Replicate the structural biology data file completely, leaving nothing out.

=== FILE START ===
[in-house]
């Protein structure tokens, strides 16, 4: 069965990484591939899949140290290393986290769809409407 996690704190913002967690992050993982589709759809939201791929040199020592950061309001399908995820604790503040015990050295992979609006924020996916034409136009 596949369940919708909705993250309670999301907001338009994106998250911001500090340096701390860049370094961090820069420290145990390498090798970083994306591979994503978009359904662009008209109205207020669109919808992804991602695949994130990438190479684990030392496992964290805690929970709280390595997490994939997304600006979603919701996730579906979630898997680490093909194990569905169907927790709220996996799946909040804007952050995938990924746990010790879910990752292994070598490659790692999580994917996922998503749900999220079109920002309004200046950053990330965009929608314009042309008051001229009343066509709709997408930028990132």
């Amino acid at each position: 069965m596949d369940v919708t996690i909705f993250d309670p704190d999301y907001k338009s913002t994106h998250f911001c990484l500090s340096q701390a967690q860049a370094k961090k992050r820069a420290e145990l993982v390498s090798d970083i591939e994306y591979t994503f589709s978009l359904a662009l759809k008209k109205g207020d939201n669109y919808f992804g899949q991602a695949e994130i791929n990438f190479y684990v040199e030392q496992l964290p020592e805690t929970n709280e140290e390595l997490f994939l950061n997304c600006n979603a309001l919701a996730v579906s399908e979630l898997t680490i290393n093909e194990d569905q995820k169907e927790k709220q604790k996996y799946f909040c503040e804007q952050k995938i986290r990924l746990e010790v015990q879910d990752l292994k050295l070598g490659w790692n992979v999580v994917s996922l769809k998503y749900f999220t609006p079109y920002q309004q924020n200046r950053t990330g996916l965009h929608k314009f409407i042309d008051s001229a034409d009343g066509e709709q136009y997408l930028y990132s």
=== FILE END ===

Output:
[in-house]
């Protein structure tokens, strides 16, 4: 069965990484591939899949140290290393986290769809409407 996690704190913002967690992050993982589709759809939201791929040199020592950061309001399908995820604790503040015990050295992979609006924020996916034409136009 596949369940919708909705993250309670999301907001338009994106998250911001500090340096701390860049370094961090820069420290145990390498090798970083994306591979994503978009359904662009008209109205207020669109919808992804991602695949994130990438190479684990030392496992964290805690929970709280390595997490994939997304600006979603919701996730579906979630898997680490093909194990569905169907927790709220996996799946909040804007952050995938990924746990010790879910990752292994070598490659790692999580994917996922998503749900999220079109920002309004200046950053990330965009929608314009042309008051001229009343066509709709997408930028990132």
């Amino acid at each position: 069965m596949d369940v919708t996690i909705f993250d309670p704190d999301y907001k338009s913002t994106h998250f911001c990484l500090s340096q701390a967690q860049a370094k961090k992050r820069a420290e145990l993982v390498s090798d970083i591939e994306y591979t994503f589709s978009l359904a662009l759809k008209k109205g207020d939201n669109y919808f992804g899949q991602a695949e994130i791929n990438f190479y684990v040199e030392q496992l964290p020592e805690t929970n709280e140290e390595l997490f994939l950061n997304c600006n979603a309001l919701a996730v579906s399908e979630l898997t680490i290393n093909e194990d569905q995820k169907e927790k709220q604790k996996y799946f909040c503040e804007q952050k995938i986290r990924l746990e010790v015990q879910d990752l292994k050295l070598g490659w790692n992979v999580v994917s996922l769809k998503y749900f999220t609006p079109y920002q309004q924020n200046r950053t990330g996916l965009h929608k314009f409407i042309d008051s001229a034409d009343g066509e709709q136009y997408l930028y990132s």